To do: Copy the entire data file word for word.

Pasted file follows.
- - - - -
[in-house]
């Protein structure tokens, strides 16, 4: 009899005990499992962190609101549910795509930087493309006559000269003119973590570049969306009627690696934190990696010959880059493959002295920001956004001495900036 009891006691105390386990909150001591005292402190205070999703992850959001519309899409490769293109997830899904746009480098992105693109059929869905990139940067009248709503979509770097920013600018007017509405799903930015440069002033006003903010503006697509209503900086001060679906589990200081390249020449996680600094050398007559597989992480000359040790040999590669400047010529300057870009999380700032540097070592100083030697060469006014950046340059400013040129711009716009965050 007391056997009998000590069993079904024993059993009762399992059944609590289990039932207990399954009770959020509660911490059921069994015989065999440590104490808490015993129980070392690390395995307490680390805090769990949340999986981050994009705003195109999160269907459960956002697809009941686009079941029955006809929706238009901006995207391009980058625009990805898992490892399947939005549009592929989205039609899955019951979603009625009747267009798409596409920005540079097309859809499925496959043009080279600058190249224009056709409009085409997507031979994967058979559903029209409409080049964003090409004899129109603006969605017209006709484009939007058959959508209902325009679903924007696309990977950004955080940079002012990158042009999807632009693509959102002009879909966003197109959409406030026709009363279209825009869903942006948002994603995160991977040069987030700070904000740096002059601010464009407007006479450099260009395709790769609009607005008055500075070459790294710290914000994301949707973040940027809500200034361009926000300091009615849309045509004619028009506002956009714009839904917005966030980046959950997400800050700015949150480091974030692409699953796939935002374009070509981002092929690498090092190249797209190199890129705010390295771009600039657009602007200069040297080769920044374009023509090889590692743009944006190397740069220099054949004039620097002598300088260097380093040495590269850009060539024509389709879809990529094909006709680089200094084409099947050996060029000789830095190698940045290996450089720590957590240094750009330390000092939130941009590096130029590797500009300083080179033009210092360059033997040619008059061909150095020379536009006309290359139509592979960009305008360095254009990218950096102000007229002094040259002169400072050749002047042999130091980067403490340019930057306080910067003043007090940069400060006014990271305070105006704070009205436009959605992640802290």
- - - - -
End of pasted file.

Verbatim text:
[in-house]
């Protein structure tokens, strides 16, 4: 009899005990499992962190609101549910795509930087493309006559000269003119973590570049969306009627690696934190990696010959880059493959002295920001956004001495900036 009891006691105390386990909150001591005292402190205070999703992850959001519309899409490769293109997830899904746009480098992105693109059929869905990139940067009248709503979509770097920013600018007017509405799903930015440069002033006003903010503006697509209503900086001060679906589990200081390249020449996680600094050398007559597989992480000359040790040999590669400047010529300057870009999380700032540097070592100083030697060469006014950046340059400013040129711009716009965050 007391056997009998000590069993079904024993059993009762399992059944609590289990039932207990399954009770959020509660911490059921069994015989065999440590104490808490015993129980070392690390395995307490680390805090769990949340999986981050994009705003195109999160269907459960956002697809009941686009079941029955006809929706238009901006995207391009980058625009990805898992490892399947939005549009592929989205039609899955019951979603009625009747267009798409596409920005540079097309859809499925496959043009080279600058190249224009056709409009085409997507031979994967058979559903029209409409080049964003090409004899129109603006969605017209006709484009939007058959959508209902325009679903924007696309990977950004955080940079002012990158042009999807632009693509959102002009879909966003197109959409406030026709009363279209825009869903942006948002994603995160991977040069987030700070904000740096002059601010464009407007006479450099260009395709790769609009607005008055500075070459790294710290914000994301949707973040940027809500200034361009926000300091009615849309045509004619028009506002956009714009839904917005966030980046959950997400800050700015949150480091974030692409699953796939935002374009070509981002092929690498090092190249797209190199890129705010390295771009600039657009602007200069040297080769920044374009023509090889590692743009944006190397740069220099054949004039620097002598300088260097380093040495590269850009060539024509389709879809990529094909006709680089200094084409099947050996060029000789830095190698940045290996450089720590957590240094750009330390000092939130941009590096130029590797500009300083080179033009210092360059033997040619008059061909150095020379536009006309290359139509592979960009305008360095254009990218950096102000007229002094040259002169400072050749002047042999130091980067403490340019930057306080910067003043007090940069400060006014990271305070105006704070009205436009959605992640802290």